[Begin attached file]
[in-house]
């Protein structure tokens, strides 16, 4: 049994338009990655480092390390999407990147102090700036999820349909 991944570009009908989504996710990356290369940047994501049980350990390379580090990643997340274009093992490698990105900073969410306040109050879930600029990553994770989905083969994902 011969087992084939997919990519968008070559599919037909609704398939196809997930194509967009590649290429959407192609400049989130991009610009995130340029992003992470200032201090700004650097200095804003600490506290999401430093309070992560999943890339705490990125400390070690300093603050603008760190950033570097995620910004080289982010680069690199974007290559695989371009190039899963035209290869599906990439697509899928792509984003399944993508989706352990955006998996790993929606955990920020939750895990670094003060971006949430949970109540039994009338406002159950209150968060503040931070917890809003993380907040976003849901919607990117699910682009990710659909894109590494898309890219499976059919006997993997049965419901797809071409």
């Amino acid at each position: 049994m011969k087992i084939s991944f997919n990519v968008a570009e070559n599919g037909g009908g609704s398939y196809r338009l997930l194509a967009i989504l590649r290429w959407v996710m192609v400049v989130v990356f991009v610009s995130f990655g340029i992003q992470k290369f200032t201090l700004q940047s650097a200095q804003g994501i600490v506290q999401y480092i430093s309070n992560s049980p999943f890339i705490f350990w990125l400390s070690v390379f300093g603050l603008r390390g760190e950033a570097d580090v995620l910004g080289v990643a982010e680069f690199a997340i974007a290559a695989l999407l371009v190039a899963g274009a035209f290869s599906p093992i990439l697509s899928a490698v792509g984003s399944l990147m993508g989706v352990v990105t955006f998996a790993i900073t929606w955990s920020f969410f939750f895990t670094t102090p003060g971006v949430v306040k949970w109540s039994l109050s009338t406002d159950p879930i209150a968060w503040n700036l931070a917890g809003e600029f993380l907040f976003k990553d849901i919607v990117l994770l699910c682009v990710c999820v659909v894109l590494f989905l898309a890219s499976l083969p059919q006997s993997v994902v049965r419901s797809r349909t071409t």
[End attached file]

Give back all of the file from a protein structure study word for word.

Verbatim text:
[in-house]
């Protein structure tokens, strides 16, 4: 049994338009990655480092390390999407990147102090700036999820349909 991944570009009908989504996710990356290369940047994501049980350990390379580090990643997340274009093992490698990105900073969410306040109050879930600029990553994770989905083969994902 011969087992084939997919990519968008070559599919037909609704398939196809997930194509967009590649290429959407192609400049989130991009610009995130340029992003992470200032201090700004650097200095804003600490506290999401430093309070992560999943890339705490990125400390070690300093603050603008760190950033570097995620910004080289982010680069690199974007290559695989371009190039899963035209290869599906990439697509899928792509984003399944993508989706352990955006998996790993929606955990920020939750895990670094003060971006949430949970109540039994009338406002159950209150968060503040931070917890809003993380907040976003849901919607990117699910682009990710659909894109590494898309890219499976059919006997993997049965419901797809071409």
């Amino acid at each position: 049994m011969k087992i084939s991944f997919n990519v968008a570009e070559n599919g037909g009908g609704s398939y196809r338009l997930l194509a967009i989504l590649r290429w959407v996710m192609v400049v989130v990356f991009v610009s995130f990655g340029i992003q992470k290369f200032t201090l700004q940047s650097a200095q804003g994501i600490v506290q999401y480092i430093s309070n992560s049980p999943f890339i705490f350990w990125l400390s070690v390379f300093g603050l603008r390390g760190e950033a570097d580090v995620l910004g080289v990643a982010e680069f690199a997340i974007a290559a695989l999407l371009v190039a899963g274009a035209f290869s599906p093992i990439l697509s899928a490698v792509g984003s399944l990147m993508g989706v352990v990105t955006f998996a790993i900073t929606w955990s920020f969410f939750f895990t670094t102090p003060g971006v949430v306040k949970w109540s039994l109050s009338t406002d159950p879930i209150a968060w503040n700036l931070a917890g809003e600029f993380l907040f976003k990553d849901i919607v990117l994770l699910c682009v990710c999820v659909v894109l590494f989905l898309a890219s499976l083969p059919q006997s993997v994902v049965r419901s797809r349909t071409t």